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Are Loose Cannons Driving Down Your Employee Engagement Scores?

Have you ever worked with a “loose cannon”? This high-energy person moves ahead too quickly without checking facts. Loose cannons mean well, but their unpredictability causes collateral damage.  Typically, loose cannon employees are seen as a liability—and management is often looking for ways to help them “find new employment opportunities.” Frankly, I’ve not had a lot of patience with loose cannons in the past; I appreciate people with self-control. Recently I discovered a turn of phrase that prompted me to reconsider my viewpoint on loose cannons.

The folks at Newsweaver sent me this infographic about employee engagement. About midway through the infographic they highlight four employee archetypes and how each archetype contributes to employee engagement. As you can see from the infographic excerpt below, Newsweaver’s research indicates that employees can be engaged not at all (no surprise there), intellectually (as indicated by the shaded blue brain) and/or emotionally (the red heart).

The loose cannon archetype is an employee who is emotionally connected to the organization’s vision, as evidenced by their high energy and passionate commitment. What this type of employee lacks, according to Newsweaver, is the clarity on “where to apply their enthusiasm effectively.” Interesting ...

Five Tips for Hosting a Successful Twitter Chat

Twitter chats can be incredibly powerful tools to communicate directly with your audience. They can also be absolutely terrifying if you’ve never hosted one before. When hosting a Twitter chat use these five tips to keep from falling flat on your (digital) face:

1. Invite Partners to the Conversation
When it comes to Twitter chats, remember—the more the merrier. The whole point of a chat is to engage people in a conversation, so make sure to get your partners—who are often your top advocates—to join in. You’re likely to widen your typical audience and expand your reach by including your partners who may have a completely different base of Twitter followers. In addition, you can bounce off each other’s comments to make the chat more dynamic. Non-partners will benefit as a result.

2. Prepare, Prepare, Prepare
I can’t emphasize this enough. If you’re not the expert in the room, take the time to meet with them in advance and talk about key topic points they want to discuss during the chat. Don’t be afraid to ask them the hard questions—it’s better for your team to think through controversial topics ...

Infographic: 5 Types of Toxic Employees (and How You Should Deal with Them)

Gossip, low productivity and burnout can ruin a team. Often, these problems are introduced via one or a few bad employees, derailing moving toward a goal. All it takes is is one toxic employee to completely ruin a project.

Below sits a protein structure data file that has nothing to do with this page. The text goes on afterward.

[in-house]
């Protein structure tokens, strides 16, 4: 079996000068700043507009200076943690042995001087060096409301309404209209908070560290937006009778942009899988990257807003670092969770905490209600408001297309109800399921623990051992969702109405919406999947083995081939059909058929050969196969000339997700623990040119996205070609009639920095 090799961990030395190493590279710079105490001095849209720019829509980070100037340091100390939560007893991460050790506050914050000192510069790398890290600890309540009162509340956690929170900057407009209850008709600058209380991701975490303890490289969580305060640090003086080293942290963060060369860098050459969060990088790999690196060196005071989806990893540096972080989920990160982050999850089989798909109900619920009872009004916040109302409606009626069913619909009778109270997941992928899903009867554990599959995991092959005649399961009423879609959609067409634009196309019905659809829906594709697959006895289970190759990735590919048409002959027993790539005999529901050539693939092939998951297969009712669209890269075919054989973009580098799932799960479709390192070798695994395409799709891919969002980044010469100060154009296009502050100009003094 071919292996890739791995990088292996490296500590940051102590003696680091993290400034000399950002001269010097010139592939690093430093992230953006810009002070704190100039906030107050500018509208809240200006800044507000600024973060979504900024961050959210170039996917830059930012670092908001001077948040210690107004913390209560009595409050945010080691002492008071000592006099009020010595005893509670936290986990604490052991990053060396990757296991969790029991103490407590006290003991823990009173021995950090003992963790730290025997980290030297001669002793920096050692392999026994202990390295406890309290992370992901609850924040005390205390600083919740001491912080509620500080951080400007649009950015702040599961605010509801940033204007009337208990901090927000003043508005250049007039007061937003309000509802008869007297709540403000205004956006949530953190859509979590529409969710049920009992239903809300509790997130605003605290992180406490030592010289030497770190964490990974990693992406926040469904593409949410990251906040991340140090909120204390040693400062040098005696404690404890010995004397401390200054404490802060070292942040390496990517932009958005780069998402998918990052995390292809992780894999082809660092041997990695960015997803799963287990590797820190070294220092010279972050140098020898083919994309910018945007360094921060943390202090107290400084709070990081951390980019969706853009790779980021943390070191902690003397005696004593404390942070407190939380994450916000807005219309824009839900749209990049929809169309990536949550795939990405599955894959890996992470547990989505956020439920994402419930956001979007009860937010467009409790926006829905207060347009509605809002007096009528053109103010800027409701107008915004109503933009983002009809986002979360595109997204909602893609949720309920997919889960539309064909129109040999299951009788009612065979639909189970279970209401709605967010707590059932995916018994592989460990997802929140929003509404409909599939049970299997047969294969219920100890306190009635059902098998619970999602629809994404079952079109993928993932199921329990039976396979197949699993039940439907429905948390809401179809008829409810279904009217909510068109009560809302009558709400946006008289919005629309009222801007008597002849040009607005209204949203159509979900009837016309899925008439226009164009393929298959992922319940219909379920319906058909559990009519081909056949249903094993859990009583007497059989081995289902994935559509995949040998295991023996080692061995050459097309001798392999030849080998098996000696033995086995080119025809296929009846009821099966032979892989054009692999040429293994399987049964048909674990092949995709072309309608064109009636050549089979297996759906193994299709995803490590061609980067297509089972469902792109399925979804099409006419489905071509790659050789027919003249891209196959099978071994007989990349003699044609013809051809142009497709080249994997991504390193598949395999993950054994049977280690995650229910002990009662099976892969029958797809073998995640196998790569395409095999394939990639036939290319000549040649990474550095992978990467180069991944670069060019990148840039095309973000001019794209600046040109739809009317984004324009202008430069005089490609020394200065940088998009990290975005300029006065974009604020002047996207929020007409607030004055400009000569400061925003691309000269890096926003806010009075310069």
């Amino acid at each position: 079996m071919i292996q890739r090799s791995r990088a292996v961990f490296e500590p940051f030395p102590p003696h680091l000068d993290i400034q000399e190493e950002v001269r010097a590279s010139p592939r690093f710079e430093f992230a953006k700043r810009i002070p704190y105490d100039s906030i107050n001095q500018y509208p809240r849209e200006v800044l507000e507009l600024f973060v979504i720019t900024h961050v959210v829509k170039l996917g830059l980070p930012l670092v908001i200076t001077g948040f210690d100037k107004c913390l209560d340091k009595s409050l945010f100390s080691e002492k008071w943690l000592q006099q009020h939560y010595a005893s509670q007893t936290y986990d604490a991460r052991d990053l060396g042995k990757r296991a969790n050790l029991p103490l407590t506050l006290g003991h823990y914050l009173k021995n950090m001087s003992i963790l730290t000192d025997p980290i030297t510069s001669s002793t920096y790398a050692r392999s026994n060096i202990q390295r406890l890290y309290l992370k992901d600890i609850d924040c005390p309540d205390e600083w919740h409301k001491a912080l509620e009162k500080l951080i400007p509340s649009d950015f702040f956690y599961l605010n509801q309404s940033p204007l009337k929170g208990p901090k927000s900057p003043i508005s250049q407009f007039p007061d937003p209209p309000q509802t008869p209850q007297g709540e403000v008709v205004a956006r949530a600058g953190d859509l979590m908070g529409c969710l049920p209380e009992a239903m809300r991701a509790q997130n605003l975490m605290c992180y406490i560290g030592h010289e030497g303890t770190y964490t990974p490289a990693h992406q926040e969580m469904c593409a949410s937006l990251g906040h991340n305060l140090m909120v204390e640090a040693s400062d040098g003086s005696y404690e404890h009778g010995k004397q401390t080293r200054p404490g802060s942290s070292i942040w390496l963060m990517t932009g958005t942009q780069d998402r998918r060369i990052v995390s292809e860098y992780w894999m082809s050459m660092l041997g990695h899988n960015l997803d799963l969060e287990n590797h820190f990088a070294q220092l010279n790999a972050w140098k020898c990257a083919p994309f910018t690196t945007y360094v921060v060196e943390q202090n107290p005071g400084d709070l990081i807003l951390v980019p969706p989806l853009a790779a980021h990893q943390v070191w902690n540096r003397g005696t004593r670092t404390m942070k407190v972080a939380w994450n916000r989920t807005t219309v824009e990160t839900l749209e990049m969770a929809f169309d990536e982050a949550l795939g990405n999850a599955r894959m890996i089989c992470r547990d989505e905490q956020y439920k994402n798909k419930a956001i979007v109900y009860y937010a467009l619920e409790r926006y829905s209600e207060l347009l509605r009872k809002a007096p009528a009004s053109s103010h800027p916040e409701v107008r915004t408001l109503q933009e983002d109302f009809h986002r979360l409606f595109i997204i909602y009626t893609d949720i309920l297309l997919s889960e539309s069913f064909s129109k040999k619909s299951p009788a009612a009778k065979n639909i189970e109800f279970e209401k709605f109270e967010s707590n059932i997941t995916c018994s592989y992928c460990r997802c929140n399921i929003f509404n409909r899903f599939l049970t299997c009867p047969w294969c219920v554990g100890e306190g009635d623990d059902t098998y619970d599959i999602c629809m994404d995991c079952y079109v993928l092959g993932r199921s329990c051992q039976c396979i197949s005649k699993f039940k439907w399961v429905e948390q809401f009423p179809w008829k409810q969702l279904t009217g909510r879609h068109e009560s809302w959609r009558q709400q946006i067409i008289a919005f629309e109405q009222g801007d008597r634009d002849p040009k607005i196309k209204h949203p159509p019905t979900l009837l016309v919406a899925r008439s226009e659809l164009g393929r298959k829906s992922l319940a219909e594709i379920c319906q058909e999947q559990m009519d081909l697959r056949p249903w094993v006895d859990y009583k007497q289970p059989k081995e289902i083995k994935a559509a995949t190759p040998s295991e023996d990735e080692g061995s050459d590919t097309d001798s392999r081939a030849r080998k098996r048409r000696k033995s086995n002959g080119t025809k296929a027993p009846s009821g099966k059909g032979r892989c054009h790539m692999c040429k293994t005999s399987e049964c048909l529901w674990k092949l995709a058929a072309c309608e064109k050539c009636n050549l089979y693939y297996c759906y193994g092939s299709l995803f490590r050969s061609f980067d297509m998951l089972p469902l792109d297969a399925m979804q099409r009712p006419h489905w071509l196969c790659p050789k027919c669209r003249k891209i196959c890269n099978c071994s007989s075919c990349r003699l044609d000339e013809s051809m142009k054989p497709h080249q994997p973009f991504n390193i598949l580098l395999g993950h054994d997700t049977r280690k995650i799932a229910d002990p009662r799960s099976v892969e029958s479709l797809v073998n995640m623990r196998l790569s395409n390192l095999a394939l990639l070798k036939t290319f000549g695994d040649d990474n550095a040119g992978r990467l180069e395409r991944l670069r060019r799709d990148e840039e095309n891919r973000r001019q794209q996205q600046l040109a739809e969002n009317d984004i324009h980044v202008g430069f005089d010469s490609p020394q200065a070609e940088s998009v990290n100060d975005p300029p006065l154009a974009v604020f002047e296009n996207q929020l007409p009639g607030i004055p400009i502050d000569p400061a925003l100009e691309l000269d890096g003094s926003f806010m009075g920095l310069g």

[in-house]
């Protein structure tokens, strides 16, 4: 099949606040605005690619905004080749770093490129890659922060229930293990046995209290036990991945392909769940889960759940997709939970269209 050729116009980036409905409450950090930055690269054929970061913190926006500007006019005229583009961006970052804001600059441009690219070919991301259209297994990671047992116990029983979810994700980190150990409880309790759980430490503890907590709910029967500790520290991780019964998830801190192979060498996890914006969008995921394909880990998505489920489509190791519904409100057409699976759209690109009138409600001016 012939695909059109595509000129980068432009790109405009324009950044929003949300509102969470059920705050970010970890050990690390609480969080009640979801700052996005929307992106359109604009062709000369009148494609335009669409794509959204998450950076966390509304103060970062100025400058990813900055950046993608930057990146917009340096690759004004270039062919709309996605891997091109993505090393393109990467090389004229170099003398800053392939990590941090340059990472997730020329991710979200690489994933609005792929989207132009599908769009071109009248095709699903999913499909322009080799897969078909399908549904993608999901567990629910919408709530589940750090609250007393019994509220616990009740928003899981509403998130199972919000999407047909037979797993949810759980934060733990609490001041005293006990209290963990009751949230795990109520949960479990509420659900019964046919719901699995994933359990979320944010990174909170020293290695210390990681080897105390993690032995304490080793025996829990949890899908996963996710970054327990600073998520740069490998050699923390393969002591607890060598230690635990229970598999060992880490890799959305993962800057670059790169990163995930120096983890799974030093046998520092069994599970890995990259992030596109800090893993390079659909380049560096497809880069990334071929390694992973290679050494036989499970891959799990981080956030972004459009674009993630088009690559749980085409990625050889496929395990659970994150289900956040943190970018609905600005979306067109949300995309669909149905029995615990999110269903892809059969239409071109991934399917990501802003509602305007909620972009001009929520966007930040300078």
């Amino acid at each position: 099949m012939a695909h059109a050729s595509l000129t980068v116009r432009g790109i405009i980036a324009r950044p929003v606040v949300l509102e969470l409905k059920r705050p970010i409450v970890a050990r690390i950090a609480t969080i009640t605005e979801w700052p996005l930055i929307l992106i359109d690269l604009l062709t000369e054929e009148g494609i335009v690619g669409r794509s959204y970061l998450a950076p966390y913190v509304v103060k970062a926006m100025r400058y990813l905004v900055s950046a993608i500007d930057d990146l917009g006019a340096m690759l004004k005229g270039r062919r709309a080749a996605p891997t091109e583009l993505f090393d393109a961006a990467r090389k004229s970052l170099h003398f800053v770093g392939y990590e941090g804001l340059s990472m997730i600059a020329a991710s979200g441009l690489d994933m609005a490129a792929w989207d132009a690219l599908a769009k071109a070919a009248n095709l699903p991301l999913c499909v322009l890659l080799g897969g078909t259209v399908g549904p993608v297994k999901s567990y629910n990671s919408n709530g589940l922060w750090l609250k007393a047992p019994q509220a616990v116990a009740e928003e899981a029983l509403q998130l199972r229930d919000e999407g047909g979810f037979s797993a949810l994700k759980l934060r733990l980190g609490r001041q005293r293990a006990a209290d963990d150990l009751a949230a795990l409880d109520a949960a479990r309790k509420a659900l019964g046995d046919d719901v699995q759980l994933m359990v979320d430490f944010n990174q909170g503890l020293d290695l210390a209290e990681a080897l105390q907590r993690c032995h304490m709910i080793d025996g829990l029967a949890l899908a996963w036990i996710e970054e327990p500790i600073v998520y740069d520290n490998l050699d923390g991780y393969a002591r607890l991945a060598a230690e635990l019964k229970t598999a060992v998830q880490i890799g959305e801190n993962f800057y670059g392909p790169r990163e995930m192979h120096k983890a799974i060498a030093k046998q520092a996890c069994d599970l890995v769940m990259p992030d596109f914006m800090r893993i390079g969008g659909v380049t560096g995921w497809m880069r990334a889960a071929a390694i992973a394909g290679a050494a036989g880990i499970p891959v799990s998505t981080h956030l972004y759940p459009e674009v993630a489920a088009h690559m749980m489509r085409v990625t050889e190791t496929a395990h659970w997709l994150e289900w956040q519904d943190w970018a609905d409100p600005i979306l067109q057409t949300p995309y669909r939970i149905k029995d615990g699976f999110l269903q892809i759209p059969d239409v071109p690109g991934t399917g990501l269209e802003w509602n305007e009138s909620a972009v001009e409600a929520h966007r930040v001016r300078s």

Reuben Yonatan of put together an infographic -- with information from Business Insiders, Forbes and other business publications -- that can help any team leader deal with bad staff members. He identifies five typical toxic employee archetypes and gives suggestions on how to deal with them in the graphic below or on's site.

(Top via solarseven/

The Risk of Letting Employees Know Where They Rank Versus Their Peers

It’s possible to rank employees in entirely new ways in the age of big data. People in sales are used to seeing their numbers compared. But now everything from how well truck drivers drive, to individual author web traffic and how quickly engineers write code can be quantified in great detail.

Companies need to be careful about how they use that information. Ranking people publicly, even if it’s done with the intention of creating friendly competition or transparency, can backfire depending on a company’s culture.

In a new study of a trucking company in the midst of adopting Toyota’s famous lean principles (which emphasize respect, humility, and collective outcomes over individual ones) researchers from NYU and Columbia found that putting up a leaderboard comparing individual performance had vastly different effects, depending on whether or not an individual site had undergone the new cultural training.

The leaderboard is populated through an on-board recorder that transmits detailed driving behavior. In the sites that maintained the original, more individualistic culture, comparative rankings boosted performance substantially.

It had the exact opposite effect in the places that had started the transition to the Toyota-inspired system. And this was before any major ...

What Women Want: A Fair Shot at Defense Careers

Discrimination is still an issue in the defense industry and the government isn’t doing enough to attract women to defense and government careers, according to a recent ClearanceJobs survey of cleared professionals.

ClearanceJobs surveyed more than 1,200 men and women, asking for their thoughts and experiences with discrimination in the defense industry. In almost every area, men and women were in near agreement. The defense industry is a “boys’ club,” and until more women pursue defense careers, it’s likely to stay that way.

Eighty-three percent of female respondents said they had witnessed discrimination or experienced it firsthand. When asked to provide examples, women cited being treated differently than men, being talked down to, receiving inappropriate comments about attire or pregnancy, and more.

“It happens frequently in meetings where a woman gets interrupted or talked over,” said a female respondent in the ClearanceJobs survey. “I myself have been yelled at in the past, working as a government contractor on a government site. It was a fellow contractor who was my boss. I can’t fathom he would speak to or confront a male peer that way–ever.”

In a survey where women and men were largely in agreement ...